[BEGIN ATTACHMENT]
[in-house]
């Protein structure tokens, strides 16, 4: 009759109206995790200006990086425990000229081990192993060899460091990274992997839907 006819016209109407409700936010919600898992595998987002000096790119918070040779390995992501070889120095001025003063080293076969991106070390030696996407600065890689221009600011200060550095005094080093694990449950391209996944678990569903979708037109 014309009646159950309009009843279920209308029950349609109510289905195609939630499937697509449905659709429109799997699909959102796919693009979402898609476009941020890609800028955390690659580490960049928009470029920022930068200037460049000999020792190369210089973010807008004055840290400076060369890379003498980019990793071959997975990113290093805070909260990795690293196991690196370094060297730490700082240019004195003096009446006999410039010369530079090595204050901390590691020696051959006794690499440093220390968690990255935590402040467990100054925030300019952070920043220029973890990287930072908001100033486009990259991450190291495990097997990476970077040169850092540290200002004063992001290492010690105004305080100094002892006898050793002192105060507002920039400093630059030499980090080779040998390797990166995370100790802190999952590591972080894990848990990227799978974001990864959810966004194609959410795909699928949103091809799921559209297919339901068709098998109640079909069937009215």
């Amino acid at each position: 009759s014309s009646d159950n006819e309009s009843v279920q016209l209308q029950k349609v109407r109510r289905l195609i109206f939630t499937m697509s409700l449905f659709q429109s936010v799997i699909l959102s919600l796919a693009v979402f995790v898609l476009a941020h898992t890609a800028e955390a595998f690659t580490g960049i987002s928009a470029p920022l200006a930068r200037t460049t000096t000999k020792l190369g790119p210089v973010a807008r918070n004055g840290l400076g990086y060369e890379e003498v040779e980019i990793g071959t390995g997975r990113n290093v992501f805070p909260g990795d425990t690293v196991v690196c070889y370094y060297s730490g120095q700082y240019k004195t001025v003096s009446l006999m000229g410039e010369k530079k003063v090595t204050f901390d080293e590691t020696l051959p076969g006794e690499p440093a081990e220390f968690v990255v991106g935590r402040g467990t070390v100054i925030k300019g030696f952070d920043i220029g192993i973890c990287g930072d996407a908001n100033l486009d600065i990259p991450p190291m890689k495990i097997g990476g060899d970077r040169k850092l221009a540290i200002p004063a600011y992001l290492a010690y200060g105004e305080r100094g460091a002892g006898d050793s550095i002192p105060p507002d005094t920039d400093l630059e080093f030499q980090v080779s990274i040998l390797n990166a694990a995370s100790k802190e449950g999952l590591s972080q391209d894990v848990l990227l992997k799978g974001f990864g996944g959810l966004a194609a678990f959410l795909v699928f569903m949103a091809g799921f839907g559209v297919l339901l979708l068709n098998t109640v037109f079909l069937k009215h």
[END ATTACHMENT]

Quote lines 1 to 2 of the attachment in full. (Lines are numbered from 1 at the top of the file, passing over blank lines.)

[in-house]
């Protein structure tokens, strides 16, 4: 009759109206995790200006990086425990000229081990192993060899460091990274992997839907 006819016209109407409700936010919600898992595998987002000096790119918070040779390995992501070889120095001025003063080293076969991106070390030696996407600065890689221009600011200060550095005094080093694990449950391209996944678990569903979708037109 014309009646159950309009009843279920209308029950349609109510289905195609939630499937697509449905659709429109799997699909959102796919693009979402898609476009941020890609800028955390690659580490960049928009470029920022930068200037460049000999020792190369210089973010807008004055840290400076060369890379003498980019990793071959997975990113290093805070909260990795690293196991690196370094060297730490700082240019004195003096009446006999410039010369530079090595204050901390590691020696051959006794690499440093220390968690990255935590402040467990100054925030300019952070920043220029973890990287930072908001100033486009990259991450190291495990097997990476970077040169850092540290200002004063992001290492010690105004305080100094002892006898050793002192105060507002920039400093630059030499980090080779040998390797990166995370100790802190999952590591972080894990848990990227799978974001990864959810966004194609959410795909699928949103091809799921559209297919339901068709098998109640079909069937009215």